January 30, 2009

Who Really Won the Second Lebanon War

Israel’s recent war in Gaza was waged for the simplest of reasons: to deter Hamas from firing Qassam and Grad rockets. Whether or not the Israelis succeeded is an open question. An Israeli soldier – who, by the way, was an Arab – was killed by a roadside bomb next to the border with Gaza a few days ago. But if the aftermath of the less successful Second Lebanon War against Hezbollah in 2006 suggests anything, Hamas is likely to cool its guns for a while. Hezbollah’s Secretary General Hassan Nasrallah declared a “divine victory” in August of 2006, and most Israelis agreed. Bombastic boasts to the contrary, however, Hezbollah lost, and Hezbollah knows it.

I’m hardly the first to point out that Hezbollah sat out the Gaza war. Somebody fired a salvo of rockets into Israel from South Lebanon on January 8, and Hezbollah couldn’t distance itself from the attack fast enough. If the 2006 war was such a success, why wouldn’t Nasrallah want to rack up another divine victory? He could hardly ask for a more auspicious time to launch the next round if that’s what he was planning. The Israel Defense Forces were busy and preoccupied in Gaza, and much of world opinion had already turned sharply against the Israelis. If Nasrallah’s passivity doesn’t prove he feels more reluctant to pick a fight than he did in 2006, it certainly strongly suggests it.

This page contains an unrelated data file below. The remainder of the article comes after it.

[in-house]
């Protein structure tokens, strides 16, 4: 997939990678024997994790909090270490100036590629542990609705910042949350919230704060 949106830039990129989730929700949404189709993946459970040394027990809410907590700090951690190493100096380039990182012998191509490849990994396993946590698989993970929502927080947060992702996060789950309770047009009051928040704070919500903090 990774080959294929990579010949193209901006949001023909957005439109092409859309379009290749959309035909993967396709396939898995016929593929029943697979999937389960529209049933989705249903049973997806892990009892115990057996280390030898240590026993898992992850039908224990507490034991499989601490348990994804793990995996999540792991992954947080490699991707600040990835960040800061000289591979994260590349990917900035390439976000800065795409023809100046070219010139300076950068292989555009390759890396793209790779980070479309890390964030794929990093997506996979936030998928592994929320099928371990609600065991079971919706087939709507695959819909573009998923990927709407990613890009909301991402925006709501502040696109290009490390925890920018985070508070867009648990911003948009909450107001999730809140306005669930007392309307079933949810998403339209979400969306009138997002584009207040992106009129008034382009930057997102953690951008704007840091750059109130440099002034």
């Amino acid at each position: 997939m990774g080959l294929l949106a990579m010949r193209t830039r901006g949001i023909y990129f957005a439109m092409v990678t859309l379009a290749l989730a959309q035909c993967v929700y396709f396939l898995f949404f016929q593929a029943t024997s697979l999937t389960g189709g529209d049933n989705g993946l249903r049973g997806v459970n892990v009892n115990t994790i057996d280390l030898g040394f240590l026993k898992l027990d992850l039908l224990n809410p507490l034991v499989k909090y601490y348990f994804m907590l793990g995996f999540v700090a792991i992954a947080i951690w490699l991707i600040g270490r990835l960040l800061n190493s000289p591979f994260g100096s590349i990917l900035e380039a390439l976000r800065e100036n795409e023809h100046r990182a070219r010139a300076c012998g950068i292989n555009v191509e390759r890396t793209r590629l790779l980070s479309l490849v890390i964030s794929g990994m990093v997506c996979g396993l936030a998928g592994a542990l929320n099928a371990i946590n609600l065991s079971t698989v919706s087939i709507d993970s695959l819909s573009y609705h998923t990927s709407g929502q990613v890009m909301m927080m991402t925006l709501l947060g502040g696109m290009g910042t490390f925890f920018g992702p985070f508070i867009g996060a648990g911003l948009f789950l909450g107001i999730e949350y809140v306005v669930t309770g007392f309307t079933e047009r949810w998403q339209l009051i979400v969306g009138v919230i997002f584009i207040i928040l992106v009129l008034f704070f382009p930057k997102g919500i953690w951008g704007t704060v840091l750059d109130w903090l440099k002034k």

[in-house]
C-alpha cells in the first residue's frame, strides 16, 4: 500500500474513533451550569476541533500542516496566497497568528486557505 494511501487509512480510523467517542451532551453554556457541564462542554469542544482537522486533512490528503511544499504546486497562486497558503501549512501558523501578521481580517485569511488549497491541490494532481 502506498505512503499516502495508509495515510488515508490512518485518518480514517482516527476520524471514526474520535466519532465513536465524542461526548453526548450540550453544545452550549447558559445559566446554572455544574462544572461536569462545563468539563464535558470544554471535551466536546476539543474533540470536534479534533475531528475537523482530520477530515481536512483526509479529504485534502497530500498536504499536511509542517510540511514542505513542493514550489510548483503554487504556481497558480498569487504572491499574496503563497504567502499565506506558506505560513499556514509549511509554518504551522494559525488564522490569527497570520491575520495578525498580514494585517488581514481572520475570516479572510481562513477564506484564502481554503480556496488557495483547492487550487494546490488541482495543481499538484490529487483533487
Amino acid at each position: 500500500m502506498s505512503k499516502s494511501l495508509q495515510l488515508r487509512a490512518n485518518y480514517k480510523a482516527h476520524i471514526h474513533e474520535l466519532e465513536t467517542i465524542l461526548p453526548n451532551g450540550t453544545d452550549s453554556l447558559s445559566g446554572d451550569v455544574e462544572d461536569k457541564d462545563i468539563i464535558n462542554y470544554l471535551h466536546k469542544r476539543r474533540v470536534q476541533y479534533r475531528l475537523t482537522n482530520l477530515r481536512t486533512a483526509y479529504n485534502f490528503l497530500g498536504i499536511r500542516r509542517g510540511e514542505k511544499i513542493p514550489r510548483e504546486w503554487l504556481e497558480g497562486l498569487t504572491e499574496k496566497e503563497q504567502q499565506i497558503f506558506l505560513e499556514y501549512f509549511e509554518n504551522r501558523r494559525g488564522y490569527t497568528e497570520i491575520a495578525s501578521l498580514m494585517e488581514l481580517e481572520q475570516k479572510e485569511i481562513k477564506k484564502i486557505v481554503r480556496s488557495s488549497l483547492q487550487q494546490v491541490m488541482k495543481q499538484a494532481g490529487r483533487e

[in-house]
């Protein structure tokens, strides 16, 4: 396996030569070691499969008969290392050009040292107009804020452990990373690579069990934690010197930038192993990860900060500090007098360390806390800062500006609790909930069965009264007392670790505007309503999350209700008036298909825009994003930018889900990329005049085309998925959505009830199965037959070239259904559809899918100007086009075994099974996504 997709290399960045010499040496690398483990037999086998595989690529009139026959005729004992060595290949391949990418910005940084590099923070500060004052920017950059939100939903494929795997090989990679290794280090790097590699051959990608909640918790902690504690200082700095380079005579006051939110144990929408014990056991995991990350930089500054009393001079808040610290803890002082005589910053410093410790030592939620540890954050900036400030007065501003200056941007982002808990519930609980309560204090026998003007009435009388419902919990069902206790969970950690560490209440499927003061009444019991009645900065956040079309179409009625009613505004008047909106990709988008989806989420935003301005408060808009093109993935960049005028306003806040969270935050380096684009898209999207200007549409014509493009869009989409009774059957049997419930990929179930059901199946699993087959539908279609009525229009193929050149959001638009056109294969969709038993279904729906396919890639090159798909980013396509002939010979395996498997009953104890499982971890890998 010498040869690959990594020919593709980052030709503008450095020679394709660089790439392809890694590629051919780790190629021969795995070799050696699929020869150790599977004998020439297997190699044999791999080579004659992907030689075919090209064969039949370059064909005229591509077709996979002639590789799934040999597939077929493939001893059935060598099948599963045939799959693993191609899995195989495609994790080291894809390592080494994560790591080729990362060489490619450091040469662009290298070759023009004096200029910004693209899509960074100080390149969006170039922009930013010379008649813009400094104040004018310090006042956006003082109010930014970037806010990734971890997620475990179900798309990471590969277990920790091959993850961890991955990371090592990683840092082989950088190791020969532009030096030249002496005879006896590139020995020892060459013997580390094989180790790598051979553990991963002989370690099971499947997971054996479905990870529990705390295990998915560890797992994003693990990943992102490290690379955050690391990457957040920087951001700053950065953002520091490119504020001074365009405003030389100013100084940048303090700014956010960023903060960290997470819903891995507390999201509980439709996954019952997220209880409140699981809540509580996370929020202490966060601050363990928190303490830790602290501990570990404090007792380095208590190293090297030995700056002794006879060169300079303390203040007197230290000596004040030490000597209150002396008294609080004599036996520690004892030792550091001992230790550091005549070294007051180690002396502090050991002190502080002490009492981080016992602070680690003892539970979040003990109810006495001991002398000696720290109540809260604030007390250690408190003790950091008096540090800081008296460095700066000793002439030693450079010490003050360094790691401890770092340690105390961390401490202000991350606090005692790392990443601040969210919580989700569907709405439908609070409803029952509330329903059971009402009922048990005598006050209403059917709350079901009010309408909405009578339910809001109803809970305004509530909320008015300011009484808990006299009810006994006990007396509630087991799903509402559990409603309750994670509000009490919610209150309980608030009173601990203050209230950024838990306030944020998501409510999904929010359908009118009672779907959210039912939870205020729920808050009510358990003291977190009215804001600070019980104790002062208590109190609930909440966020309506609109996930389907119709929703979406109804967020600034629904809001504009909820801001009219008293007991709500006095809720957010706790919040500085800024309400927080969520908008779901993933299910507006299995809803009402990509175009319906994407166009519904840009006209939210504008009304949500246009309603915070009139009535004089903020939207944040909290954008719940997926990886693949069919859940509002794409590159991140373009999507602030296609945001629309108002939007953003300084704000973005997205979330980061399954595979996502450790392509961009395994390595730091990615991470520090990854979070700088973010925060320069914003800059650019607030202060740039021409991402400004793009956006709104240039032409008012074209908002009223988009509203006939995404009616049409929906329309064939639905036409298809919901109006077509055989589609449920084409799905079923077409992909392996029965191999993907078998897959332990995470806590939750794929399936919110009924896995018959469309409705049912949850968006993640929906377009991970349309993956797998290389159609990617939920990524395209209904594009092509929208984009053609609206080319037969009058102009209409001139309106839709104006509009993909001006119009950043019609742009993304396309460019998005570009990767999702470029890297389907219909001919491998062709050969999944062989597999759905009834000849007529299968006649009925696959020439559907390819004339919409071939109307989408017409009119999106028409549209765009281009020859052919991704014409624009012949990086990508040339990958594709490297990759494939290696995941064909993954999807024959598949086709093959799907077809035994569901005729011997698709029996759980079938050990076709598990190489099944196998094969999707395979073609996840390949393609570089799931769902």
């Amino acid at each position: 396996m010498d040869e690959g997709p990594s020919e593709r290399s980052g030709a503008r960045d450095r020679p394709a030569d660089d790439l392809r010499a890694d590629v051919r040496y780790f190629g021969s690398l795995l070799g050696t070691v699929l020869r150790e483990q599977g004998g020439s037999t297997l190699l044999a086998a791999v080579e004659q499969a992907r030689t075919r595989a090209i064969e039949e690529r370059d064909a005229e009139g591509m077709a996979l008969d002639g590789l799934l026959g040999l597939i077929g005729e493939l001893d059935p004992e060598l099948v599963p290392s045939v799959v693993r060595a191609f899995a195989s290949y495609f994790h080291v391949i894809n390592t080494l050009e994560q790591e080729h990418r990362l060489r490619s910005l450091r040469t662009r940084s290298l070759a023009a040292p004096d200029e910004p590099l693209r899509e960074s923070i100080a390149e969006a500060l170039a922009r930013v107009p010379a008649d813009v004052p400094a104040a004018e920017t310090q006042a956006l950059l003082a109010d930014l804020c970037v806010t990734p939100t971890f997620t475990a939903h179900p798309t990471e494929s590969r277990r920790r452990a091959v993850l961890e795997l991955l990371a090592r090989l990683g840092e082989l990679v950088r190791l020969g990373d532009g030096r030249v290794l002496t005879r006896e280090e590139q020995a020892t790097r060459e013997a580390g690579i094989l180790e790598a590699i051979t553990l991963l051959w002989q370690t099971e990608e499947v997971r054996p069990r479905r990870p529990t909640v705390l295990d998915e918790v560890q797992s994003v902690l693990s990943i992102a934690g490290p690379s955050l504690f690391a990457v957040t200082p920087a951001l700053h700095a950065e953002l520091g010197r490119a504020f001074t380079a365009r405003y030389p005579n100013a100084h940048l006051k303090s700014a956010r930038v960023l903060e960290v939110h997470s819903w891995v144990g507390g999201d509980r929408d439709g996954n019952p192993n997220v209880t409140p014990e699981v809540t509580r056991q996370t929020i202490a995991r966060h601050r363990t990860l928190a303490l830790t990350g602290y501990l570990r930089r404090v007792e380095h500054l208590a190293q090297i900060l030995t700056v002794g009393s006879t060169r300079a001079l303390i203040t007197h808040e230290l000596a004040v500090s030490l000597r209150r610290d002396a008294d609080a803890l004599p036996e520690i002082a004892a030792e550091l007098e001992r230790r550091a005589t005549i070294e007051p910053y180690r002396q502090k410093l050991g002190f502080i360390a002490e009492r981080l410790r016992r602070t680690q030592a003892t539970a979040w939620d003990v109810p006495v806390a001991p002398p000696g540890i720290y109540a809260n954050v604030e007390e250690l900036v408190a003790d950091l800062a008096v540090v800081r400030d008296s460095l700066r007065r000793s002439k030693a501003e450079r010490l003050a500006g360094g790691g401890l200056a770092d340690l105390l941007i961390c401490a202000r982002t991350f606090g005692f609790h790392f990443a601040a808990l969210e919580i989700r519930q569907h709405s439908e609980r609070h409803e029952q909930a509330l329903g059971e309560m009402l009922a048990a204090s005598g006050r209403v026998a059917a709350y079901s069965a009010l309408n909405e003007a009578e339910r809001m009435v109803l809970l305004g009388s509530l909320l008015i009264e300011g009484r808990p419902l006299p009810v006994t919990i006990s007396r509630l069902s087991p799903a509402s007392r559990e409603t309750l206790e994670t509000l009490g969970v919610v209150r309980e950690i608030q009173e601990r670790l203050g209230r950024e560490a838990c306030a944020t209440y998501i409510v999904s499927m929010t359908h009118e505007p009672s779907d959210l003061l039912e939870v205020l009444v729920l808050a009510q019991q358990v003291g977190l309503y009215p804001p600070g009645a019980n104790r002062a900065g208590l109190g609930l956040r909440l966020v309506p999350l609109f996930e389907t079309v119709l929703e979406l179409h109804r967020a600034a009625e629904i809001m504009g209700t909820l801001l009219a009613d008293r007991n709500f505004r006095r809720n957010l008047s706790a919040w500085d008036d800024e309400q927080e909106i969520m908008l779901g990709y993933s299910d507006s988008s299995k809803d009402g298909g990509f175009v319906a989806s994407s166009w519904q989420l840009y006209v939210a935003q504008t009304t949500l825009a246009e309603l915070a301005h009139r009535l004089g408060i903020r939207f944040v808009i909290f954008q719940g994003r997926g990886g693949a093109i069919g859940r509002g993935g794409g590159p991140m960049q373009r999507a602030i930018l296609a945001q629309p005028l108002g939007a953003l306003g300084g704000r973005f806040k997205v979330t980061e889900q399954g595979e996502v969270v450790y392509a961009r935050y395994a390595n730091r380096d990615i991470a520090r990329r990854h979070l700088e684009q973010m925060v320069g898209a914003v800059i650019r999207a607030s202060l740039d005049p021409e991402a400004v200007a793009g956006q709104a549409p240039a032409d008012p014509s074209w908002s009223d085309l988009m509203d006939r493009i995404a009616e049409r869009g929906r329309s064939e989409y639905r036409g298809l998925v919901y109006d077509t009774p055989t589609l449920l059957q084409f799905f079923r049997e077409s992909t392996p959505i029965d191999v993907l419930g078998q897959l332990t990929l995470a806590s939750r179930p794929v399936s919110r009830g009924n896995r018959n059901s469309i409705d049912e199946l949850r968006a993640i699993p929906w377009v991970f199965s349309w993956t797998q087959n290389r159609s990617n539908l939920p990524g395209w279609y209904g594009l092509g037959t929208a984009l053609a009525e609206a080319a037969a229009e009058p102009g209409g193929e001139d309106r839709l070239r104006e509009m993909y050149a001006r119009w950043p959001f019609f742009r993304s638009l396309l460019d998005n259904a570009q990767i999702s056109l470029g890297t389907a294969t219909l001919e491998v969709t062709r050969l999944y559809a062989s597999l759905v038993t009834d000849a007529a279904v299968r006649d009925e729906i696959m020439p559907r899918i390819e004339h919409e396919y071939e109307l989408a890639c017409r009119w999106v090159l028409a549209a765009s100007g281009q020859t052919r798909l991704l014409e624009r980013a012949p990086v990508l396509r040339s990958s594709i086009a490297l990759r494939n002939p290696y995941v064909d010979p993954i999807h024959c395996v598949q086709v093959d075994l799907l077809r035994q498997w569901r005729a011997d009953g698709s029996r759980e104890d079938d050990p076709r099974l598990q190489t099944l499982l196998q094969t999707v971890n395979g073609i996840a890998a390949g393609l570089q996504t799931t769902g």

There’s something else, though, that only a handful of analysts have remarked on. Very few people in Lebanon sincerely think Hezbollah won the 2006 war. It’s mostly Arabs outside Lebanon who take Nasrallah’s declaration of “divine victory” seriously.

Leave aside the fact that ten times more Lebanese than Israelis were killed in that war, and that the centers of entire towns in South Lebanon were destroyed from the skies. It’s theoretically possible that the Lebanese could delude themselves into thinking they won. Most Egyptians, after all, think they beat Israel in the 1973 Yom Kippur war, though they most certainly did not. And denial is a river that flows through other lands besides Egypt.